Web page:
Now, let me say at once – in order that there is no confusion, misinformation or ambiguity knocking about in this e-newsletter thingy – that I Robin James of Bournemouth, Dorset, am proud to have nothing but pure, 100% British blood flowing though my arteries (and indeed veins, if you want to be all medicinal about it).
Not that there’s anything the slightest bit wrong with having any foreign stuff knocking about in one’s innards, of course. (Except, perhaps, that diabolical pink and fizzy Italian plonk that Loretta, my usually discerning PA, tipped up with at the Cherry Call Christmas bash. My headache lasted for two days.)
It’s well known that I yield to none in my admiration and respect for our overseas friends of every colour, class and creed. After all, without them you’d have nobody to phone up at spectacularly low per minute call rates – and I wouldn’t have a business to pay my rent and Loretta’s bar bills.
But, the fact is, I just can’t seem to find a phrase in my Great & Useful Phrases for Weaving Into Internet Newsletters Kindle Book (99p download) that carries the same, je ne sais quoi as the French original: namely, Vive the old whatsit.
(Nor for Je ne sais quoi, either, now you mention it, Loretta!)
So Vive La Revolution it must be; Up the Revolt just doesn’t have the same sang-froid. (These French phrases pop up all over the place, don’t they, once you start using them!)
The Cherry Call New Year Revolution
You see, it’s all very well having a New Year Resolution. Like giving up diabolical pink and fizzy Italian plonk for a month or two (or for ever, more like) or promising never to say things like “BT just rip you off for international calls and I’ve no idea how they get away with it.”
But what I’m talking about here, is a New Year Revolution. Because, and I don’t want to sound too poncey about it because Loretta will accuse me of being pretentious and boring and nobody wants to get on the wrong end of her tongue but, dash it all, it’s true:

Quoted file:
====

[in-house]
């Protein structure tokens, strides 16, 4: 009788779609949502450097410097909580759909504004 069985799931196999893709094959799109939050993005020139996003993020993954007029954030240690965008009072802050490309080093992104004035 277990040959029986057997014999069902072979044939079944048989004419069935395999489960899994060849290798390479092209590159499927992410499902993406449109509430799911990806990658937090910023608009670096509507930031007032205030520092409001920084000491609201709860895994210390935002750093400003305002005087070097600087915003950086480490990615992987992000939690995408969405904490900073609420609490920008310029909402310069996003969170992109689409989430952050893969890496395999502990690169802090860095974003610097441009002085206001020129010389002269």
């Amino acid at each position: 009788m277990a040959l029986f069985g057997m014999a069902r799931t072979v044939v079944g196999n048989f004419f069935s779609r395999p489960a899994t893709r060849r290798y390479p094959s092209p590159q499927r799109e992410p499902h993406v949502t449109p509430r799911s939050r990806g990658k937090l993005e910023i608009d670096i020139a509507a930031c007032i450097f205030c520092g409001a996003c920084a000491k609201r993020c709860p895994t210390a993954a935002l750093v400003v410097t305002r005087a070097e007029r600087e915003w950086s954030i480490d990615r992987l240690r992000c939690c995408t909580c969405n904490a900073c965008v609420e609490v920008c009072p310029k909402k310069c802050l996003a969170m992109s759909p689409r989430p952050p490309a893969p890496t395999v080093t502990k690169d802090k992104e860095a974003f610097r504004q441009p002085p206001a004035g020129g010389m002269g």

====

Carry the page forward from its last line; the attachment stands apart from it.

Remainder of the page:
With our latest round of price cuts on the cost of international phone calls, we’re well on the way to starting a revolution in the way the global village communicates with itself.
(Loretta insisted I got rid of that bit, actually, but I read something similar in Internet Phone Services Monthly and I thought it had a nice ring to it. Sometimes I can be quite firm, you know. Especially when she’s nipped out to the tobacconist’s.)
But anyway, look at this lot:
- Angola Was 5p Now 4p
- Angola Mobile Was 7p Now 5p
- Angola Was 3p Now 2p
- Bangladesh Mobile Was 2.5p Now 2p
- Brazil Mobile Was 8p Now 7p
- France Mobile Was 4p Now 2.5p
- Greece Mobile Was 5p Now 2.5p
- Kenya Was 6p Now 5p
- Kenya Mobile Was 7p Now 6p
- Mozambique Was 5p Now 4p
- Namibia Was 4p Now 3p
- Netherlands Mobile Was 5p Now 3p
- Philippines Was 8p Now 7p
- Poland Mobile Was 4p Now 3p
- Portugal Mobile Was 2.5p Now 2p
- Qatar Was 10p Now 9p
- Spain Mobile Was 5p Now 4p
- Sri Lanka Was 9p Now 8p
- Sudan Mobile Was 9p Now 7p
- Sweden Mobile Was 2.5p Now 2p
- Trinidad and Tobago Was 5p Now 4p
- Uzbekistan Was 5p Now 4p
- Zimbabwe Was 6p Now 5p
These new rates clearly signal a global reappraisal of what one should expect to pay for international calls. (I borrowed that bit from the magazine, too, good isn’t it? Shhh, Loretta’s come back!)
“Global reappraisal, Loretta? No, no, I said ‘Mobiles in Brazil’ you must have misheard me: you can call them for just 8p a minute now with us, all day every day, too. And, er, German mobiles for just 2p, marvellous isn’t it…
She gave me one of Her Looks.
The ones that turn even the strongest man’s knees to jelly, his backbone to blancmange and his heart to a quivering mass of blubber.
Which is why, when I see those old paintings of the French revolution chaps knocking up a handy DIY guillotine to rid themselves of the more posh and privileged members of society, I wonder if they weren’t actually onto something.